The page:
True freedom: Part One…how far are you willing to go?

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By Farayi Mungoshi

HOW far are we willing to go as Africans to fit in the Western world?
Allow me at this point to share with you a WhatsApp message that has been doing rounds on social media platforms. I do not know the author, or whether it was borrowed or not. However, the person who posted the message goes by the name Farida Nabourema and I found what she posted very relevant and straight to the point.
Nabourema writes:
“They said our hair is kinky, we relaxed it. They said our religions are demonic, we abandoned them. They said our names sound funny, we now name our children after their saints. They said we are too dark and we started bleaching. How far can we go as Africans to fit in their world?” (How far are we willing to go as Africans to fit in, in their world?)
This should be the question we should be asking ourselves as Africans before grabbing things ‘given’ us by the West.
They came and studied us for a period before bringing out the Bible and their guns. We too should study them before opening our mouths to devour anything they ‘give’ us.
I am not advocating people to go out there and become racists, but rather approach everything with caution.
Do not allow anyone to bend your beliefs and culture in order for you to fit into the system of another.
The Western system was never meant to serve African people.
The story of your life does not begin at birth, it goes back thousands of years.
Many have called former US President Barack Obama names — that he was a puppet put in power to serve and push the agenda of white capitalists rather than serve the black community of America or the African nations.
But we must agree that ever since he came to power, African Americans have become more vocal, increasingly telling their story, especially in America.
For that, Obama must be thanked and as such I must also congratulate and thank the African-American film-makers for telling the story most African-American musicians have shunned and failed to tell, preferring to fan the lie that there truly is such a thing as ‘living the American dream’ for the blackman (in my example below I will show how one, supposedly living the American dream is reminded that he is black and therefore cannot fully enjoy all the benefits of ‘living the American dream’).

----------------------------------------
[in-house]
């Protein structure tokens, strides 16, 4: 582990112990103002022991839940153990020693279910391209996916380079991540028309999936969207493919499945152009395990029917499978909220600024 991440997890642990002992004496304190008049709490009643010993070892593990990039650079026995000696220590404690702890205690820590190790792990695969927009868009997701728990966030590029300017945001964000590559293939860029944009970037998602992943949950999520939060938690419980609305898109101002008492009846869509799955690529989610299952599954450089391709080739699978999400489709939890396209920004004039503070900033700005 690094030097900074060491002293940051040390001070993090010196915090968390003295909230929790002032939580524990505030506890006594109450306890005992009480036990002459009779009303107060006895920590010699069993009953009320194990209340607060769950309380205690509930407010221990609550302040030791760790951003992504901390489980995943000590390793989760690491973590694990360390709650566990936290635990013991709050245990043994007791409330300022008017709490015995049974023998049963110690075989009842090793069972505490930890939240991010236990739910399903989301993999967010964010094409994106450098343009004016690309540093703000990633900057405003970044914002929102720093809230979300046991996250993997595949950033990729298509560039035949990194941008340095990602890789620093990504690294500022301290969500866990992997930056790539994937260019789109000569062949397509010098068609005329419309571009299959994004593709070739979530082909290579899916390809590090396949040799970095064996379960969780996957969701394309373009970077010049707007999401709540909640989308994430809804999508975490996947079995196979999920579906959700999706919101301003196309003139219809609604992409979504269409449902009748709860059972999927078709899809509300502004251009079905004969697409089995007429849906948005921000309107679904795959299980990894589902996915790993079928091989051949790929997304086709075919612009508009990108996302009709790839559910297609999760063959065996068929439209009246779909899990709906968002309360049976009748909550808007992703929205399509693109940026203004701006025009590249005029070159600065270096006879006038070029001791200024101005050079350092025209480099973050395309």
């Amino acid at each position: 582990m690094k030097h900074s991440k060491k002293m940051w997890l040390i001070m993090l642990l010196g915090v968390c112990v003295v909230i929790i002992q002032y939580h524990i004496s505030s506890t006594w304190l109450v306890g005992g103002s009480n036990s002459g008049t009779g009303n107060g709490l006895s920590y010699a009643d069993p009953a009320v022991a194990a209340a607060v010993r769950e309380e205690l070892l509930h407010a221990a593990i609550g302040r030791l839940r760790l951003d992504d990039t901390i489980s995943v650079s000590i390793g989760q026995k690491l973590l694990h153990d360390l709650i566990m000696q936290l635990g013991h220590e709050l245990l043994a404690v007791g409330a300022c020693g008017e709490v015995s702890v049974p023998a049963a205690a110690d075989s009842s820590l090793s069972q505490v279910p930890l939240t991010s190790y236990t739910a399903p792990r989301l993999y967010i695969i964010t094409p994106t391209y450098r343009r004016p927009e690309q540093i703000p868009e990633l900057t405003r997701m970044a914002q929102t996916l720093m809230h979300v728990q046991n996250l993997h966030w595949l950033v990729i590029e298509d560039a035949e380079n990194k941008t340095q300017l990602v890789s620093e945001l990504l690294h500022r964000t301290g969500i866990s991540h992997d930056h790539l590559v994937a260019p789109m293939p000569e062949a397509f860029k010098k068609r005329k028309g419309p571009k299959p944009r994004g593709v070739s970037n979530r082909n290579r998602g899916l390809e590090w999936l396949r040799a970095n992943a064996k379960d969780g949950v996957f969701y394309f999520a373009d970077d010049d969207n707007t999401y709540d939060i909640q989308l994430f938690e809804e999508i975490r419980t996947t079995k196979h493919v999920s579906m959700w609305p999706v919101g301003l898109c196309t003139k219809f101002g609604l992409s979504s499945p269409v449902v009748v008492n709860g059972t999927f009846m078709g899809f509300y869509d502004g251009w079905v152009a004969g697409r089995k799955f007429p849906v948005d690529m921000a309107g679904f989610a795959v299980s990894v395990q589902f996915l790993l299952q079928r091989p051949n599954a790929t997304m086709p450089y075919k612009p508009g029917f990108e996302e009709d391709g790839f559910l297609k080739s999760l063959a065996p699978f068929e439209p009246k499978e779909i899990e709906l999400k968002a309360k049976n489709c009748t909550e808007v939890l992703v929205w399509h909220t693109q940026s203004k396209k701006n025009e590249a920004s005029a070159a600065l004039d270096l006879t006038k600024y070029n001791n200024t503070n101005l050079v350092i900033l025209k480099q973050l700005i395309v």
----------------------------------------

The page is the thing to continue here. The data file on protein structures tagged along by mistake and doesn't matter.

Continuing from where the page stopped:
Remember Tu Pac, Mike Tyson and Bill Cosby, among a host of others! As rich as they all were/are, they still faced the wrath of the American ‘justice’ system.
Shots Fired and In Contempt are two African-American television series that explore and address racial issues as well as the cultural differences between whites and blacks in America in such an artistic manner that leaves one better informed about life as a black person living in America.
I have chosen these two because both stories reveal the injustices faced by blacks in an unapologetic fashion that makes one question everything we have been told or made to believe about America.
A large number of Africans dream of living in the US, some would, if they could, even sacrifice their own brother or sister just to get a visa to go there but the truth is that America really isn’t friendly to black folk.
The African-Americans living in the US (not by choice) tell a different story from that of hip hop artistes showing off flashy cars and million-dollar houses we see on TV .
The story of the ordinary African-American is one of suffering, pain, torture and injustice inflicted by the system which is pro-white.
Lynching and slavery are still alive in America, but the government, through Hollywood and the media, has worked hard at covering it up.
The two television series Shots Fired and In Contempt delve deeper into the sugar-coated American dream to reveal and justify what The Patriot has always said.
In Contempt is about a young African-American lawyer working for the government; representing and defending mostly unrepresented people who would have been brought to court for various crimes.
While the show cuts across and addresses issues affecting not just blacks, it is the colour issue that stands out.
In one episode, one of the lawyers (black male named Charlie) is arrested by a white racist police officer for admiring a red convertible parked just outside a bar where he was having drinks with his workmates.
He is taken to jail where he spends the night and the next morning he appears handcuffed before the judge.
The judge is surprised to see him because he knows him, so does the prosecuting panel and the security officers — in fact everybody who serves in that particular courtroom knows him because it is the same court he (Charlie) works in everyday.
The judge angrily tells the officers to remove the handcuffs and demands to know what was going on.
Upon being told that Charlie had been arrested for admiring a convertible parked outside a bar where he was having drinks, the judge immediately declares him a free man and apologises to him on behalf of the Justice Department.
Charlie goes home and decides to take a few days off.
He goes back to the neighbourhood where he grew up, maybe to reconnect with his blackness and remind himself that no matter how high he might fly, he still is a negro.
Regardless of how well-off Charlie is and being a lawyer, he was arrested mainly because he was black.
Most of us who have never been to the US or UK might not fully understand this kind of injustice and may overlook it, but ask those who are living there right now, whether they are happy and free!
They are not!

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